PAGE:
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TODAY at the show Vision Conference News annoncement from DTCM as His Excellency Helal Almarri is interviewed by Hospitality Business ME editor, Melanie Mingas, in the main conference theatre at 11.30am today

Terrorism and Security

The Show opens!

New Scotland Yard's Mark Moles on hotel security, Vision Conference theatre16.45

Record breaking Hotel Show 2013 opens at Dubai World Trade Centre BY DAVE REEDER The Hotel Show 2013 was officially opened yesterday by H.H. Sheikh Ahmed bin Saeed Al Maktoum, President of Department of Civil Aviation, CEO and Chairman of The Emirates Airlines and Group, Chairman of Dubai Airports. He then toured the show at DWTC, the 14th edition of the popular show and conference, which this year, has attracted industry professionals from almost 100 countries throughout the Middle East,

Levant, North Africa region and beyond. “We are delighted that HH Sheikh Ahmed bin Saeed Al Maktoum has given his support to The Hotel Show,” said Christine Davidson, Event Director. "This year we have an especially strong Vision Conference as well as a record number of exhibitors, reflecting the region’s booming hospitality business.” The show and conference run until September 30 2013.

Above: H.H. Sheikh Ahmed bin Saeed Al Maktoum, President of Department of Civil Aviation, CEO and Chairman of The Emirates Airlines and Group, Chairman of Dubai Airports, opens the show

Falconry used to tackle JBR bird problem Humane solution for nuisance crows BY MELANIE MINGAS Hotels on Dubai’s popular JBR strip are using falconry to combat the area’s problem crows. Rentokil GM James Nicholson, says scaring the crows by introducing a bigger bird to protect hotels' outdoor areas, is proving popular with

almost every 5-star in the neighbourhood. It's the only solution to a difficult problem as every bird species apart from the feral pigeon is protected in the UAE. “From JBR to Satwa there is a massive bird continues on page 3 problem, for the hotels and

INSIDE this edition

16 Dubai's new hotel classification system in full 20 Exclusive interview: Vision Conference sponsors TRANE 24 Essential insight on Gen Y and talent retention Published by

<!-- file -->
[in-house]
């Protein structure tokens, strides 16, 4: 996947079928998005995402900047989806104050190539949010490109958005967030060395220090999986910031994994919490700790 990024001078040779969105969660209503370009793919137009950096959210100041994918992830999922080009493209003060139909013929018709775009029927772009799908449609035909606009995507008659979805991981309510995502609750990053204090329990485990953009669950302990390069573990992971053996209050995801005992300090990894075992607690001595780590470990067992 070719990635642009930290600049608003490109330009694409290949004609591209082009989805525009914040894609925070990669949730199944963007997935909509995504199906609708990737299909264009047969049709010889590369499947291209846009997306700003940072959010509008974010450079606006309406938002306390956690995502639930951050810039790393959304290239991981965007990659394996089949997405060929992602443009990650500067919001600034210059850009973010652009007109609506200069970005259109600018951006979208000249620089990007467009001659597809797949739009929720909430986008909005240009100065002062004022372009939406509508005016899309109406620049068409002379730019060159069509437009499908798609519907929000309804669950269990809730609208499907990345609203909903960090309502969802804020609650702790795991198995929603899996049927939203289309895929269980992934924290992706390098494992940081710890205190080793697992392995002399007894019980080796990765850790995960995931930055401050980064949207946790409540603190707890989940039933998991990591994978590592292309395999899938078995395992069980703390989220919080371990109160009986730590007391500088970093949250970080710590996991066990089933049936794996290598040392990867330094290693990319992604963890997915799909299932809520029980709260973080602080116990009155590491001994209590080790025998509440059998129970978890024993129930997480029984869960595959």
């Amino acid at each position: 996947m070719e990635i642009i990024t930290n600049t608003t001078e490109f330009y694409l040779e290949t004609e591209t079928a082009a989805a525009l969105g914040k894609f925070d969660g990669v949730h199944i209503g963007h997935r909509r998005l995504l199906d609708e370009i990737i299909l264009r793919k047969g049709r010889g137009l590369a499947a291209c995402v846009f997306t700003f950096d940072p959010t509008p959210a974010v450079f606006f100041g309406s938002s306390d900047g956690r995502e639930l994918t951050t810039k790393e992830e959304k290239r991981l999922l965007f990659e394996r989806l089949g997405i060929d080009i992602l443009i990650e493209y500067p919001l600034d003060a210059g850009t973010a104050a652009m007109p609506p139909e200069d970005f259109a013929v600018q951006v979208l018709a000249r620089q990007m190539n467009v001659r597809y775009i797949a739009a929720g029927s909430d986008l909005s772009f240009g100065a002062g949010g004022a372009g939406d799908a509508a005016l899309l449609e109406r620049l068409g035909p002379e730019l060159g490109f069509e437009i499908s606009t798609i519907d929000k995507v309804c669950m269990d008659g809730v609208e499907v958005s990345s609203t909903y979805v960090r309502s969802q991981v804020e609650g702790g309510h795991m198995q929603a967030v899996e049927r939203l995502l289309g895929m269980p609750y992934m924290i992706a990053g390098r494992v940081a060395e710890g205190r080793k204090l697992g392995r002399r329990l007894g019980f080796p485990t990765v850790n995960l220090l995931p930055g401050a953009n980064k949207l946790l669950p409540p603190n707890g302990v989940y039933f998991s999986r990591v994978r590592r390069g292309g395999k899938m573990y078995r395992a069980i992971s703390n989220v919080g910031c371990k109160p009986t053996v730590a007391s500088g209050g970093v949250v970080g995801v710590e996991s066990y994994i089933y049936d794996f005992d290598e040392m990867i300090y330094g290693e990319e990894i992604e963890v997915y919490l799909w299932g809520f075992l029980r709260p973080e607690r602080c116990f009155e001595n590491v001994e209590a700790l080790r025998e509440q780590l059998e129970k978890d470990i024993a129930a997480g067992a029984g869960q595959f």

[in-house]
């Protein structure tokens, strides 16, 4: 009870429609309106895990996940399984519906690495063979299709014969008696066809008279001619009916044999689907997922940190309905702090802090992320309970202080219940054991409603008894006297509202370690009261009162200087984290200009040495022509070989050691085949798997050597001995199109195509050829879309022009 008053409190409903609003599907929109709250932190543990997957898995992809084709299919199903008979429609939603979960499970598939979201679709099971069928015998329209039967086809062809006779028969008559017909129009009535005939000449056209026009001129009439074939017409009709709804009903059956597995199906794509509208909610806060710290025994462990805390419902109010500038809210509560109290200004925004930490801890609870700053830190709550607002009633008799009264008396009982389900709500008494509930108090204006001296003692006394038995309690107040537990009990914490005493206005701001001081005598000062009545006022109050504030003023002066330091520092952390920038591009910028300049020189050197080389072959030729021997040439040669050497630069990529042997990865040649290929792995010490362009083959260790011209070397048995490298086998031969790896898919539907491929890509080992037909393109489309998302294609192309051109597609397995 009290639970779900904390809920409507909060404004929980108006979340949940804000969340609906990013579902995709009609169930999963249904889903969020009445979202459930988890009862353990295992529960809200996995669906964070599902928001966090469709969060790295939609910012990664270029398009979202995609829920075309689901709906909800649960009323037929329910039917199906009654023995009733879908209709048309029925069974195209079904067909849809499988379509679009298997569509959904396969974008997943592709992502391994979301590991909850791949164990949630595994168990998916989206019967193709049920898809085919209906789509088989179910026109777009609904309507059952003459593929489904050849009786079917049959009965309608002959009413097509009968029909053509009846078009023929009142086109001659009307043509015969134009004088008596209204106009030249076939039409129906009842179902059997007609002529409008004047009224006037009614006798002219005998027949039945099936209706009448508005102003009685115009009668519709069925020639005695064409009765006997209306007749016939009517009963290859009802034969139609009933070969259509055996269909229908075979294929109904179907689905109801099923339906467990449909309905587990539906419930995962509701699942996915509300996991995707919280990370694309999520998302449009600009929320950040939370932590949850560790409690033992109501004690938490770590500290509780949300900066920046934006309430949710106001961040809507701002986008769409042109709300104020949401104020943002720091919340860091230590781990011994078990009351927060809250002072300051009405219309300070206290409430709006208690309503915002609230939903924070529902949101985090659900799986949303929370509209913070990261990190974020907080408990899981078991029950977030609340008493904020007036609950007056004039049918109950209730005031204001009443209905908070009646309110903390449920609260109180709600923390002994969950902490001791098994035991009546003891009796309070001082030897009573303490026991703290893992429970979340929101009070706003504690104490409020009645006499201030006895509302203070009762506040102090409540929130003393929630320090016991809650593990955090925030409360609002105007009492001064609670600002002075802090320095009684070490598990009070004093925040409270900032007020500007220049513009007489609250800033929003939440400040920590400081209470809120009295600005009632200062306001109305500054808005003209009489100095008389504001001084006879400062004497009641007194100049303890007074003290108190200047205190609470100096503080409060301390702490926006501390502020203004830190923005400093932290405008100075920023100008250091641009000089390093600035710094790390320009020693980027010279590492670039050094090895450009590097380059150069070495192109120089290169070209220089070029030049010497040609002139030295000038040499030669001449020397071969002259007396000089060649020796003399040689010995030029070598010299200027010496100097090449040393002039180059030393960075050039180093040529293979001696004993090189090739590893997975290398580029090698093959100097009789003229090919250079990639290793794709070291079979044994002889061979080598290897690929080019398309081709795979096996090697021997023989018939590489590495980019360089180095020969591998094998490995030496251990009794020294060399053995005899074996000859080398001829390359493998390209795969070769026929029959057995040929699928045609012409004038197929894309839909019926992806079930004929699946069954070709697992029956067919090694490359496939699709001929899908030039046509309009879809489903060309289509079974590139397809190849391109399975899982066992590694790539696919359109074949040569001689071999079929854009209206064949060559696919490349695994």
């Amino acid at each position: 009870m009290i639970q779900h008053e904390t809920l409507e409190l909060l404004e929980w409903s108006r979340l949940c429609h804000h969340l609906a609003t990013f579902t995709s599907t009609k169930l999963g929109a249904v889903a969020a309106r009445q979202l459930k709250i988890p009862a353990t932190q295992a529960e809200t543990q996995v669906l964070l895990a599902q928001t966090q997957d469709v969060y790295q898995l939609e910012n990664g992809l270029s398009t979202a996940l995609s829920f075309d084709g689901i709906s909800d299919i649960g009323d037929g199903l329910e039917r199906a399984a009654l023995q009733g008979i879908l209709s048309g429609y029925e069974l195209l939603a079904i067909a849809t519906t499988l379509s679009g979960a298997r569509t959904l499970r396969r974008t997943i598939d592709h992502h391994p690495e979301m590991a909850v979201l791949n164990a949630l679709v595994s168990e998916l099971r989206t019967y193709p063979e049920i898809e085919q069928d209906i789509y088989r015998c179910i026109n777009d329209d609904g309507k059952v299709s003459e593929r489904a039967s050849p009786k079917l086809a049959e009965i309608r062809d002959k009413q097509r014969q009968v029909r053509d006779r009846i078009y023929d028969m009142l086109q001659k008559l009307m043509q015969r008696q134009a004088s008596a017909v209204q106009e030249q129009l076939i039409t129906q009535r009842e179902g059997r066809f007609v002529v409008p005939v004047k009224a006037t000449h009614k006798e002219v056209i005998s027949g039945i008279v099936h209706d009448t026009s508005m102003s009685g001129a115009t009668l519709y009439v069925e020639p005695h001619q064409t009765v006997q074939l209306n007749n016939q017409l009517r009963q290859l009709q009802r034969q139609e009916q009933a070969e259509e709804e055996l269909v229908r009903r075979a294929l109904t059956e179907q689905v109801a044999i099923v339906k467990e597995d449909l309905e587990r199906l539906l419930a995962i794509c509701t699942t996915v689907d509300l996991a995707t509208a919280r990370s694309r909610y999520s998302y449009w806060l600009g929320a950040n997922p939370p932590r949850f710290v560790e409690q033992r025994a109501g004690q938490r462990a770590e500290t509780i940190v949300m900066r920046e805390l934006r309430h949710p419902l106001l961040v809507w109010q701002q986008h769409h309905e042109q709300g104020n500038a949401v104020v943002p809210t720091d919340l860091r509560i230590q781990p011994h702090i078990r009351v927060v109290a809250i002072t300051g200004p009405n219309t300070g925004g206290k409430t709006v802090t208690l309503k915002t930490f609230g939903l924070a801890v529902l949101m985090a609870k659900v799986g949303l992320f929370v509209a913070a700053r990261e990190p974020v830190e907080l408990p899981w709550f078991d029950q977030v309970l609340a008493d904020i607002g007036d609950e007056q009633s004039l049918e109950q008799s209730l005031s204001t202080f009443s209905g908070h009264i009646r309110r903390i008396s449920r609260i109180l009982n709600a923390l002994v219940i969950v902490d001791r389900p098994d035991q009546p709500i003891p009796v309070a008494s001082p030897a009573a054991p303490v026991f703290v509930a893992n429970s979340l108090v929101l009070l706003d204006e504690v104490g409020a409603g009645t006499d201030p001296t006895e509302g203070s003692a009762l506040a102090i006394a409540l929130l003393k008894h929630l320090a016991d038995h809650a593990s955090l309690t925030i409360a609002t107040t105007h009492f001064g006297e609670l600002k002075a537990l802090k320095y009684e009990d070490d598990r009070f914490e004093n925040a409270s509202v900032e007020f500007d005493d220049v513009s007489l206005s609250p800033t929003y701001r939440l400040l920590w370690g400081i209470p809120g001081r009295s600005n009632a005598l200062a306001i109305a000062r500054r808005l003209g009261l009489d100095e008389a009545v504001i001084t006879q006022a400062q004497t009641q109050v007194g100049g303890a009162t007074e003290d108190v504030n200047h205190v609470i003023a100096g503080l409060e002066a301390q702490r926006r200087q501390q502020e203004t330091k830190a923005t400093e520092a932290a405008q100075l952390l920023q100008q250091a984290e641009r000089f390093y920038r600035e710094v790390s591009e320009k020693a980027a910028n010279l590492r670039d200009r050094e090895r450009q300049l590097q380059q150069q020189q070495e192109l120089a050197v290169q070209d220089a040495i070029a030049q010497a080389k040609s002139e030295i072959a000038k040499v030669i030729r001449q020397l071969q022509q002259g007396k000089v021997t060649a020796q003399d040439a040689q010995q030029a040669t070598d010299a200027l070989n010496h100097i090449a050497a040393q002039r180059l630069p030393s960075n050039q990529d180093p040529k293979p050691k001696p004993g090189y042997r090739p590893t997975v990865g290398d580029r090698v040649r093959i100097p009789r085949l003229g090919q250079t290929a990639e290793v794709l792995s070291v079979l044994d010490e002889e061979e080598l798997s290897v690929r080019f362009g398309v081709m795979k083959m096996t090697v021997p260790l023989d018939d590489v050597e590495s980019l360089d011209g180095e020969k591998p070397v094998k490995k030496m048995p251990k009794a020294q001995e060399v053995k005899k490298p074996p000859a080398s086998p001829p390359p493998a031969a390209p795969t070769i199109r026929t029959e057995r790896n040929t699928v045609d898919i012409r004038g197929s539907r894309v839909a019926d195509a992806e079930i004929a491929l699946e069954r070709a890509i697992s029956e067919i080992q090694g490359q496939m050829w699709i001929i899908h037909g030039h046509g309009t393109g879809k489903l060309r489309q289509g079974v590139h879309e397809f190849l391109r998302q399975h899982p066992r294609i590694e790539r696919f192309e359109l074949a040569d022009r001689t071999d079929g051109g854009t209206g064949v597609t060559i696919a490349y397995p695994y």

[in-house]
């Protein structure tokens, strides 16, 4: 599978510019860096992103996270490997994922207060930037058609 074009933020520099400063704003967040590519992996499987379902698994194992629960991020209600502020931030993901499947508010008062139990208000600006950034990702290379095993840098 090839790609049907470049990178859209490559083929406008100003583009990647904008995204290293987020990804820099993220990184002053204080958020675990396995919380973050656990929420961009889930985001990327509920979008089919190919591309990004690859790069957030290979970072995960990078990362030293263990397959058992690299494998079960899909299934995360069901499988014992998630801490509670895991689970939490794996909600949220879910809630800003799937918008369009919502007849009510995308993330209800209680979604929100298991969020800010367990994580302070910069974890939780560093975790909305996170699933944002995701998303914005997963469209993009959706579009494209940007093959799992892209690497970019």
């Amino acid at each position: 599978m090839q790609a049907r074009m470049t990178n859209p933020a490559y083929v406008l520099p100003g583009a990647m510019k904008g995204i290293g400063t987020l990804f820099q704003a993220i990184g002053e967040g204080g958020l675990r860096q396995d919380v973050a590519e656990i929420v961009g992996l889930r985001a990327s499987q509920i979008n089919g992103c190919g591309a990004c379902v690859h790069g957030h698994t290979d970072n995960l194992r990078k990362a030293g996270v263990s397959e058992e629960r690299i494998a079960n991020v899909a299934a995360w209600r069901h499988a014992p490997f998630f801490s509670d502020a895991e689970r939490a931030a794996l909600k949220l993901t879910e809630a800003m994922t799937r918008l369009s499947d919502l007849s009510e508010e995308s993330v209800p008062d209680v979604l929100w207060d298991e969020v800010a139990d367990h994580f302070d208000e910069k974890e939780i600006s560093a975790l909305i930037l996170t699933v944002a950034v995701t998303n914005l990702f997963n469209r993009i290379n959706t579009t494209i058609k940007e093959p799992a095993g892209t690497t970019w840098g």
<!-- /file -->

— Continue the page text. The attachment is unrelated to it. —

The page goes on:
A publication produced for dmg :: events © Copyright 2013 CPI. All rights reserved. While the publishers have made every effort to ensure the accuracy of all information in this magazine, they will not be held responsible for any errors therein.

SEPTEMBER 29 - 2013 THE HOTEL SHOW

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DAY 02 / THE HOTEL SHOW INDUSTRY NEWS continues from page 1 beaches. Almost all of the 5-star hotels there now use this as a solution and it’s one of our most popular business lines,” Nicholson commented. Aside from birds, the company receives “70 – 80%” of its business from bedbug infestations, which Nicholson cautions should be dealt with earlier in the chain. “Pest control is a case of reputation management. When it comes to problems like bedbugs it needs to be controlled at the staff accommodation, as many problems are transported, causing expenditure within the hotels themselves.”

Top 5 hotel pests ‡ Bedbugs ‡Cockroaches ‡Flies ‡Rodents ‡Cats

Rentokil launches is winter promotion on October 1 with 20% off its entire fly killer range.

Visit Rentokil, Hall 7 stand B196

Publisher Dominic De Sousa COO Nadeem Hood Editorial Department Dave Reeder, Editorial Director E: dave.reeder@@cpimediagroup.com Melanie Mingas, Senior Editor E: melanie.mingas@cpimediagroup.com Gary Wright, Editor E: gary.wright@cpimediagroup.com Karen Osman, Reporter Jaya Java, Reporter Sales & Advertising Department Vass Mafilas, Director of Sales E: vass.mafilas@cpimediagroup.com M: +971 (0) 55 887 0720 Chris Haill, Senior sales manager chris.haill@cpimediagroup.com M: +971 (0) 52 886 1059 Ankit Shukla, Sales Director E: ankit.shukla@cpimediagroup.com M: +971 (0) 55 257 2807

A four-poster for the 21st Century PRO TECH shows off new bed which offers the full multi media experience BY GARY WRIGHT Everyone has heard of smart phones, but The Hotel Show has the launch of the smart bed. PRO TECH chose The Hotel Show to launch the bed with a difference. The Q Theater offers a total multimedia experience in a beautifully crafted pod. “It’s a four-poster bed for the 21st century,” said one visitor. “A year ago we launched a new division and we’ve designed this bed, which incorporates games consoles, television and the full mutimedia facilities,” said Ali Saadawi, PRO TECH's senior account manager for its Enterprise Solution Division. The bed uses a projector above and behind the